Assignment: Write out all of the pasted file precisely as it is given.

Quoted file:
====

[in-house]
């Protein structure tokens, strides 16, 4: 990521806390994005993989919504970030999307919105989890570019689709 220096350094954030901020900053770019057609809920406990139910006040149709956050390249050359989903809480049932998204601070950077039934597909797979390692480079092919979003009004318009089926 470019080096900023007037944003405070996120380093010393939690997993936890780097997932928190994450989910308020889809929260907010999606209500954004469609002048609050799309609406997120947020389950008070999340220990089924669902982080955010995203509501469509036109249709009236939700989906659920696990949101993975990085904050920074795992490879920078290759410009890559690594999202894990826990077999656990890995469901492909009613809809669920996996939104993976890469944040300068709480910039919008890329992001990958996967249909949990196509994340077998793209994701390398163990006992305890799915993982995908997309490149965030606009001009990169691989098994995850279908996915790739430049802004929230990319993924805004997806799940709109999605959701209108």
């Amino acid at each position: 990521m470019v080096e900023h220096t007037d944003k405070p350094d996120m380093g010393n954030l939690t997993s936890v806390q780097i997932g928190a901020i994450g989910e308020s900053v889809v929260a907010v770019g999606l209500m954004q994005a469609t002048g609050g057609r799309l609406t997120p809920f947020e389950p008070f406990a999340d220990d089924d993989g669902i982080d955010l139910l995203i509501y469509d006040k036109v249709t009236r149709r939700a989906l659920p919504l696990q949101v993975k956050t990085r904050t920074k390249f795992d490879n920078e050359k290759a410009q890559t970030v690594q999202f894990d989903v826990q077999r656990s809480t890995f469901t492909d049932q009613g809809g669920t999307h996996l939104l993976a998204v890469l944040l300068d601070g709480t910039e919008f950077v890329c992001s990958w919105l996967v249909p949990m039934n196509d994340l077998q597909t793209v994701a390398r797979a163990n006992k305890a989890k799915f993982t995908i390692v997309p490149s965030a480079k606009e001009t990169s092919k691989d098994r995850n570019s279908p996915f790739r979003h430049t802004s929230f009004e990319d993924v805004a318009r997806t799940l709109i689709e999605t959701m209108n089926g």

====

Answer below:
[in-house]
């Protein structure tokens, strides 16, 4: 990521806390994005993989919504970030999307919105989890570019689709 220096350094954030901020900053770019057609809920406990139910006040149709956050390249050359989903809480049932998204601070950077039934597909797979390692480079092919979003009004318009089926 470019080096900023007037944003405070996120380093010393939690997993936890780097997932928190994450989910308020889809929260907010999606209500954004469609002048609050799309609406997120947020389950008070999340220990089924669902982080955010995203509501469509036109249709009236939700989906659920696990949101993975990085904050920074795992490879920078290759410009890559690594999202894990826990077999656990890995469901492909009613809809669920996996939104993976890469944040300068709480910039919008890329992001990958996967249909949990196509994340077998793209994701390398163990006992305890799915993982995908997309490149965030606009001009990169691989098994995850279908996915790739430049802004929230990319993924805004997806799940709109999605959701209108």
């Amino acid at each position: 990521m470019v080096e900023h220096t007037d944003k405070p350094d996120m380093g010393n954030l939690t997993s936890v806390q780097i997932g928190a901020i994450g989910e308020s900053v889809v929260a907010v770019g999606l209500m954004q994005a469609t002048g609050g057609r799309l609406t997120p809920f947020e389950p008070f406990a999340d220990d089924d993989g669902i982080d955010l139910l995203i509501y469509d006040k036109v249709t009236r149709r939700a989906l659920p919504l696990q949101v993975k956050t990085r904050t920074k390249f795992d490879n920078e050359k290759a410009q890559t970030v690594q999202f894990d989903v826990q077999r656990s809480t890995f469901t492909d049932q009613g809809g669920t999307h996996l939104l993976a998204v890469l944040l300068d601070g709480t910039e919008f950077v890329c992001s990958w919105l996967v249909p949990m039934n196509d994340l077998q597909t793209v994701a390398r797979a163990n006992k305890a989890k799915f993982t995908i390692v997309p490149s965030a480079k606009e001009t990169s092919k691989d098994r995850n570019s279908p996915f790739r979003h430049t802004s929230f009004e990319d993924v805004a318009r997806t799940l709109i689709e999605t959701m209108n089926g």